Andrews, Brevard and Highlands have made inquiries with the DOT about reducing traffic on their Main Streets in order to expand outdoor seating and shopping displays. Similarly, Hendersonville closed its Main Street to vehicular traffic for the weekend of May 29-31. These plans for increasing pedestrian access to Main Streets are what gave Janet Metzger the idea to propose one-way traffic on Main Street to the Town of Waynesville for consideration.
Metzger runs the family owned Moose Crossing Burlwood Gallery on Main Street. The goal of proposing one-way traffic on Main Street is to increase outdoor shopping opportunities for stores on Main Street, as well as to increase outdoor seating for restaurants.
“Basically, all the restaurants could expand [outdoor seating] and the stores could expand and have some sidewalk activity also,” said Metzger.
The original proposal suggested closing northbound traffic on Main Street as well as closing parallel parking on the east side of the street. All but two restaurants on Main Street are on the east side of the street. On the west side of the street, in front of Birchwood Hall and Wildflour Blue Bakery, the plan is to divert traffic to the other side of the street and close off parking in front of those restaurants as well. This would allow expanded outdoor seating for every restaurant on Main Street.
“The restaurants are so vital to downtown. I have so many times people come here [the gallery] and say, ‘oh I was looking in your windows last night, we had dinner down here and we wanted to come back today.’ If it weren’t for the restaurants that wouldn’t be happening, so I think we should support them,” said Metzger.
Main Street is a state-maintained road, therefore any decisions to alter traffic, or the road must be approved by the Department of Transportation. Brian Burch, Division Engineer for division 14 of the DOT, said he has some concerns.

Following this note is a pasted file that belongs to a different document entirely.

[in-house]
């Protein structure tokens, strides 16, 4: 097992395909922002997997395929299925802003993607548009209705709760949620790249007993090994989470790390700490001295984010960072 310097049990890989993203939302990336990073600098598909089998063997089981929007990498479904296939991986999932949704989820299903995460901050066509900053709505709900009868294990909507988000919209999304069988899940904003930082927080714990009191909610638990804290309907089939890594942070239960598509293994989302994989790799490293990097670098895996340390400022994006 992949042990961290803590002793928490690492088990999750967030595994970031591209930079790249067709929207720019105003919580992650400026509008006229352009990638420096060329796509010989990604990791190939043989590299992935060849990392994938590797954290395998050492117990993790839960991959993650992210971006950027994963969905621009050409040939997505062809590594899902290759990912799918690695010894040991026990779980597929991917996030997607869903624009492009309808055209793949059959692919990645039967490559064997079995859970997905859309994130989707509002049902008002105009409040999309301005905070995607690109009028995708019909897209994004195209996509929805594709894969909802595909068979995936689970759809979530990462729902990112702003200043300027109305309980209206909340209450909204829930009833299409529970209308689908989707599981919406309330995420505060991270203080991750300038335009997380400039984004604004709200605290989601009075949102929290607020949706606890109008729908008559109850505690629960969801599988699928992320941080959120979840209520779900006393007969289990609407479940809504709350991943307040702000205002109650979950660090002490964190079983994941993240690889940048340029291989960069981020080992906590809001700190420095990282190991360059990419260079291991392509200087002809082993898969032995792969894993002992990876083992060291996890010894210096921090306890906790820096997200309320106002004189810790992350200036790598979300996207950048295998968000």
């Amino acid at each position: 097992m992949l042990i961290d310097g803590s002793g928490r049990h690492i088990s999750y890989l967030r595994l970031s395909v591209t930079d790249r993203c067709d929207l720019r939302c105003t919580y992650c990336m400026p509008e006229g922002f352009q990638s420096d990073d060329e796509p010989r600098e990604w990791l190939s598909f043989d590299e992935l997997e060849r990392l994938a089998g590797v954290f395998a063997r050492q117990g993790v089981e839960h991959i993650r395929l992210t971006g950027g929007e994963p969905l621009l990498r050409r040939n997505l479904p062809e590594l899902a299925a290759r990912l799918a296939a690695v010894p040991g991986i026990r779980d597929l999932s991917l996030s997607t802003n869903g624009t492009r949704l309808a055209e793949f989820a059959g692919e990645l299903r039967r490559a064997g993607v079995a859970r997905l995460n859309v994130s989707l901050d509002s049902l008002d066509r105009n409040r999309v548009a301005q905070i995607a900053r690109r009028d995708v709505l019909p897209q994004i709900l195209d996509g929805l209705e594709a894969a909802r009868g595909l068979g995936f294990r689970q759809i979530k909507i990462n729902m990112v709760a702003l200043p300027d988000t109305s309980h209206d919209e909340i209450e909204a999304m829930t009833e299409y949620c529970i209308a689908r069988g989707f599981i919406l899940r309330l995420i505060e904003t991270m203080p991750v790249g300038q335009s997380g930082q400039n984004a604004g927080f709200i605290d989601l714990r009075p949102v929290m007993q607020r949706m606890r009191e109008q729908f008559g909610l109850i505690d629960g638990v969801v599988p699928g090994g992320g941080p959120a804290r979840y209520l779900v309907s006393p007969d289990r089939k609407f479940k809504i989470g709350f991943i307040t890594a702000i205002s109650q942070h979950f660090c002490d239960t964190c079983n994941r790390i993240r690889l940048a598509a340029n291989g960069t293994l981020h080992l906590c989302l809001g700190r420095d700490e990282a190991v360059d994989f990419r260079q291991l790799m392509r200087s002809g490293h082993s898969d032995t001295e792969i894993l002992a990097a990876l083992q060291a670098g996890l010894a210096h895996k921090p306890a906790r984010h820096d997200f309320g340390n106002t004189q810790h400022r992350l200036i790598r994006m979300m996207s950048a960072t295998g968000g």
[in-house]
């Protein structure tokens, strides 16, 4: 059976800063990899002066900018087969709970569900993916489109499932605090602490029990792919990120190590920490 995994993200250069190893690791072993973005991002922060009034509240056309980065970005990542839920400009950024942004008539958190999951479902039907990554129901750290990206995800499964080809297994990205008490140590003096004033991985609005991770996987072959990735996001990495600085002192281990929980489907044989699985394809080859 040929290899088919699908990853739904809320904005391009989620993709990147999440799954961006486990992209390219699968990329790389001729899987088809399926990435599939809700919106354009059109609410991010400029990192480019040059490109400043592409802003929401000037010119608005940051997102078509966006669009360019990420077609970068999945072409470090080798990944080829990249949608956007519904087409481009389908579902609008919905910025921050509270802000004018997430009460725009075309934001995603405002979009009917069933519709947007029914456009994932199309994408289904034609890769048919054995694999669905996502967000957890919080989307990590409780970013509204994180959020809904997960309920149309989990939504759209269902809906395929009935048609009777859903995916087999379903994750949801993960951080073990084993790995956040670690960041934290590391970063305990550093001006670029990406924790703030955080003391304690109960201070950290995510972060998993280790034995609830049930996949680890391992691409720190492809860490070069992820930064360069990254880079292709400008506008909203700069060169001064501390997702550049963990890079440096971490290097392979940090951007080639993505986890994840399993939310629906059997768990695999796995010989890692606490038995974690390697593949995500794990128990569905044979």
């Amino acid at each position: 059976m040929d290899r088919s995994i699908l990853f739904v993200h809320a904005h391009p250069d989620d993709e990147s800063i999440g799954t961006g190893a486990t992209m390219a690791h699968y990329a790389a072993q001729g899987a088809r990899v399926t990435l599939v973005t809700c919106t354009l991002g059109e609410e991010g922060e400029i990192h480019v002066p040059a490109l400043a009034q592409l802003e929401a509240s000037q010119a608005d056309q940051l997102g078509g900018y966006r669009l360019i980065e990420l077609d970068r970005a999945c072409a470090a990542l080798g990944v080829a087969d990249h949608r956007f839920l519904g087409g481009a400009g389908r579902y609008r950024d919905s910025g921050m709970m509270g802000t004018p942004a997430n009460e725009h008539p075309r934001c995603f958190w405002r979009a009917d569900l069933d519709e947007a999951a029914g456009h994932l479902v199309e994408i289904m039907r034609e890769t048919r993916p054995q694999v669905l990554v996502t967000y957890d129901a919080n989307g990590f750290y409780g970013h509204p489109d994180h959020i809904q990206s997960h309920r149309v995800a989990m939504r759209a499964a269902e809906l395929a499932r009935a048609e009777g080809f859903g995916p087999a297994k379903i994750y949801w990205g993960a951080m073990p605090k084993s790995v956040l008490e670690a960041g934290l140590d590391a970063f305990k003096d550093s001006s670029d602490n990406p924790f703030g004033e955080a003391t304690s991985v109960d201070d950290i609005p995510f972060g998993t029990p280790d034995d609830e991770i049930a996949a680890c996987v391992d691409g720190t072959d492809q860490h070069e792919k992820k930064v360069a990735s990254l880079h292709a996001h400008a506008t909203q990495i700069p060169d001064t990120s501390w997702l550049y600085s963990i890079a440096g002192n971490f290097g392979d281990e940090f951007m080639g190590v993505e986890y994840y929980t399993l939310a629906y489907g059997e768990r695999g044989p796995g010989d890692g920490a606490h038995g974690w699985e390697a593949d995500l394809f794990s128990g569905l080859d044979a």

“There are certainly some proposals we could approve, and there are some we could not. It would have to start with the town making a request to the department,” said Burch.
He said sidewalk dining would have to start with an ordinance proposed by the municipality and would have to account for pedestrian traffic. The DOT could approve a plan that moves pedestrian traffic into a vacant parking lane but is less likely to approve a plan that puts outdoor seating for restaurants in the vacant parking lane. Another possibility Burch said, is to detour traffic from Main Street completely for a certain portion of time.
“The municipality has to take that initiative and they have to assume that liability,” said Burch. “That’s probably one of the biggest hurdles to any municipality is when we enter into these permits whether it be a special use permit or anything like an encroachment, they’re going to have to indemnify the state so that if someone is injured or there’s an incident, the DOT and State of North Carolina’s not going to be held responsible for it. If I were in their shoes, I would be very concerned with that.”
Burch said there would be significantly less liability in a plan that detours traffic from Main Street altogether, and that such a plan would be considered more favorably.
The Town of Waynesville has not yet made an official request to the DOT. The Downtown Waynesville Association put together a survey for Main Street businesses to have input on the proposal. Though DWA Executive Director Buffy Phillips refused to comment, Metzger said the responses she has heard have been generally positive. The proposal will be discussed at a Town Meeting at 6:30 p.m. Tuesday, June 9, after press time.
Alderman Chuck Dickson said he doesn’t feel confident the original proposal will go through. However, he said, it is really up to the town merchants. Dickson said the town board is ready to help businesses however it can, whether that means making Main Street one-way traffic, or closing the street down completely each Saturday night to be open for pedestrians.
Metzger, who proposed the plan in the first place said she was no traffic expert and was aware that the logistics of the plan would probably change. For her, it isn’t about one-way traffic, it is about helping businesses on their road to recovery.
“I thought, we should be doing something like this. Give our downtown the opportunity to have a little extra promotion,” said Metzger.